Floyd’s alleged drug dealer will not take the stand, judge decides

The friend and alleged drug dealer of George Floyd who was present in Floyd’s vehicle during an arrest gone wrong has been excused from testifying at the murder trial of Derek Chauvin, the judge decided on Wednesday. The decision is being described as a setback in the former Minneapolis police officer’s defense.

Morries Hall, who stated that he would appeal to his constitutional Fifth Amendment right against self-incrimination if asked to testify, has every right to not take the stand, Hennepin County District Judge Peter Cahill decided at the beginning of the trial’s thirteenth day.

“I am finding that he has complete Fifth Amendment privilege here,” Cahill stated after speaking with Hall.

“It’s not just evidence that would incriminate a person but also a link to incriminating evidence,” he decided. “I do find that his invocation of his Fifth Amendment rights is valid and therefore I am going to quash the subpoena.”

Chauvin’s attorney had pushed for Hall to be called as a witness to elaborate on remarks to investigators that Floyd fell asleep in the car, supposedly after using illegal drugs.

The attorney for Hall, Adrienne Cousins, contended that her client could be incriminating himself for a charge of third-degree murder, as well as drug charges, if he testified before the court.

Under Minnesota law, Hall could be held liable for Floyd’s death if he supplied his longtime pal with drugs and it is found that the drugs were a factor in his passing. 

“To summarize, Mr. Hall cannot answer any of the questions that defense put forward,” Cousins said to the judge in court on Wednesday.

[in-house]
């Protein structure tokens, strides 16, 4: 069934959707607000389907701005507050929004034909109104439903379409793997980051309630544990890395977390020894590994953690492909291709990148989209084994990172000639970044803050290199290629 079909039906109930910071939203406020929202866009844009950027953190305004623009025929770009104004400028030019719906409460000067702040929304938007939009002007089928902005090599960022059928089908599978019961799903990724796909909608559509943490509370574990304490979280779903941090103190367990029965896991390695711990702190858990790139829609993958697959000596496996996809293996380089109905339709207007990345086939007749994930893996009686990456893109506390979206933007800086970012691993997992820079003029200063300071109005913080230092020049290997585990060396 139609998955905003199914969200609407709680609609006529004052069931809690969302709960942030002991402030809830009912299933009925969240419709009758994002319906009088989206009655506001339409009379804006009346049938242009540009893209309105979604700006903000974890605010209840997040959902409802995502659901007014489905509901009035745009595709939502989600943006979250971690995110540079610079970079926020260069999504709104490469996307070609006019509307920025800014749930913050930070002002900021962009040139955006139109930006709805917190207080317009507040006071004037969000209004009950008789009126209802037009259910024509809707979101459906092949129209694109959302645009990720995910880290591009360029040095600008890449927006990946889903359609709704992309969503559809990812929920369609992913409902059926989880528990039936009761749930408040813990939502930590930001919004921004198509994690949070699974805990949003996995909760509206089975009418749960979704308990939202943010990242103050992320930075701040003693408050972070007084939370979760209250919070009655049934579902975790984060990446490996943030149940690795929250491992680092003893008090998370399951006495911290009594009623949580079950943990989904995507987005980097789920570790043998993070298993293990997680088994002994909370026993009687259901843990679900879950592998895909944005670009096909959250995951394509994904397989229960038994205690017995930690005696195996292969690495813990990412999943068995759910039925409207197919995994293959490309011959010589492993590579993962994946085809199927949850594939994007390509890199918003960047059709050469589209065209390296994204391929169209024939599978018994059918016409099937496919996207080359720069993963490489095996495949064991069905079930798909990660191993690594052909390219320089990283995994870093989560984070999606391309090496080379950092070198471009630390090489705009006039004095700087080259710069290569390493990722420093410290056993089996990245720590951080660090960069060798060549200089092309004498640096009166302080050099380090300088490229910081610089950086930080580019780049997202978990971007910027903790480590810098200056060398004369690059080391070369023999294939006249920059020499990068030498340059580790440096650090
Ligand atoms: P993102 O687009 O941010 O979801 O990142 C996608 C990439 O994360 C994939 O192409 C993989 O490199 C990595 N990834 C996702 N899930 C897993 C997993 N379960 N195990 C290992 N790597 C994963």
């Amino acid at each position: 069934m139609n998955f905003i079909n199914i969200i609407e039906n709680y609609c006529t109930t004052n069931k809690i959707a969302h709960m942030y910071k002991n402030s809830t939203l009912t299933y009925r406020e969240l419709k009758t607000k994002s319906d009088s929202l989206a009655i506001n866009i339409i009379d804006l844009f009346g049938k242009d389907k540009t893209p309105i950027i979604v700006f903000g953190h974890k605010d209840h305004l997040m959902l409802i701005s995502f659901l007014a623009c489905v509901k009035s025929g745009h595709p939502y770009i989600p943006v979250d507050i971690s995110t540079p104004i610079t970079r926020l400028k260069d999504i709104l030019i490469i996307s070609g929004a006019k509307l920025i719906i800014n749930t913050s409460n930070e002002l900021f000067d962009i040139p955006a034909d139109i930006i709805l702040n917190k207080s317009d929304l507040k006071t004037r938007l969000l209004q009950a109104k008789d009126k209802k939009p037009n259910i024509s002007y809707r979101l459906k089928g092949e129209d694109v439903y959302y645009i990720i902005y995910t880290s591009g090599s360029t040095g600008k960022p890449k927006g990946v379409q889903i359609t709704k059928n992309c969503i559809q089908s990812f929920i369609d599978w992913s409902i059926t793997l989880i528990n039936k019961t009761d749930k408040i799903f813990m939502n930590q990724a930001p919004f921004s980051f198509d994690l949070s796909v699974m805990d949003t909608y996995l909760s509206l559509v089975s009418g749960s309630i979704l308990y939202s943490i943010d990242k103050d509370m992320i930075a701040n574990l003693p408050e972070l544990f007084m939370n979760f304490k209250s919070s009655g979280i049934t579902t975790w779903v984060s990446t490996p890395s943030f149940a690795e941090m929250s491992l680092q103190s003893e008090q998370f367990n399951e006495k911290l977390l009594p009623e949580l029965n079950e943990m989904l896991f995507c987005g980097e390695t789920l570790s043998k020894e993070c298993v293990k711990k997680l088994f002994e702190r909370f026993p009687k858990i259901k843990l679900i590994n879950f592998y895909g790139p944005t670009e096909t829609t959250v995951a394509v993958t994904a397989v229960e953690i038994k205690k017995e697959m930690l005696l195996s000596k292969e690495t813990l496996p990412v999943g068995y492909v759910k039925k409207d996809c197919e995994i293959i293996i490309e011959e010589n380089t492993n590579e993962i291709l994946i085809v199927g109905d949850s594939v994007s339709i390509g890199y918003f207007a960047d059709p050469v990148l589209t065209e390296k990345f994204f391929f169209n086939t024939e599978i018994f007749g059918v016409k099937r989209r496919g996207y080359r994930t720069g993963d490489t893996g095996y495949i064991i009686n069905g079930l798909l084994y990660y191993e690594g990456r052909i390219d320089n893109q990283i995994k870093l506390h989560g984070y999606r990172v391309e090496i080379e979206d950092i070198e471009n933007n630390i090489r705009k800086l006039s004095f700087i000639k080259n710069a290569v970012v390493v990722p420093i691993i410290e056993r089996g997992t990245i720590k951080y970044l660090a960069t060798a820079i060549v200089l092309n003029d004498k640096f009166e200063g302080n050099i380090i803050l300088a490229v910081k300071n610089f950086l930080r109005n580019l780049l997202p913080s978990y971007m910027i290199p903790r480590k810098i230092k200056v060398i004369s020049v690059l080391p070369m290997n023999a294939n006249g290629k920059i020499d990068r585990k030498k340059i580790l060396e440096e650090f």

“Mr. Hall cannot put himself in that car with Mr. Floyd,” she insisted. “Again, this is a car that was searched twice and drugs were recovered twice. If Mr. Hall puts himself in that car, he exposes himself to constructive possession charges.”

On May 25, 2020 Hall was present in Floyd’s SUV when cops attempted to take Floyd in custody for reportedly using a counterfeit $20 bill at a convenience store. 

The attorneys for Chauvin were also hoping to question Hall about why he gave police officers a fake name, as well as ask him about an item he supposedly threw out of his backpack. The defense also hoped to dig into Hall’s reasons for fleeing Minnesota after Floyd’s death. 

During George Floyd’s autopsy, coroners said they discovered a possibly lethal dose of fentanyl, among other drugs, in his system. Floyd’s girlfriend, Courteney Ross, took the stand during the early stages of the trial and testified that Floyd had bought drugs from Hall in the past.

In Tuesday’s testimony, the other person who was with Floyd in the SUV, Shawanda Hill, said under oath that Floyd did drift in and out of sleep more than once before the police approached his car.

Additionally on Wednesday, Cahill denied a move for dismissal by Chauvin’s lawyer Eric Nelson on the grounds that prosecutors had not proven their case.

The motion for dismissal was quickly shot down by the judge, which is emblematic at trials such as this.

Forty-five-year-old former police officer Chauvin is on trial for charges of second-degree murder, third-degree murder, and second-degree manslaughter in Floyd’s death.

Anti-police rioters, extremist groups such as Black Lives Matter, and even domestic terror groups such as Antifa have led a mob of civil unrest in Minnesota and major cities around the US for over a year since Floyd’s death. The violent demonstrations have already caused over $2 billion in property damage, led to thousands of arrests, and resulted in more than 30 deaths.

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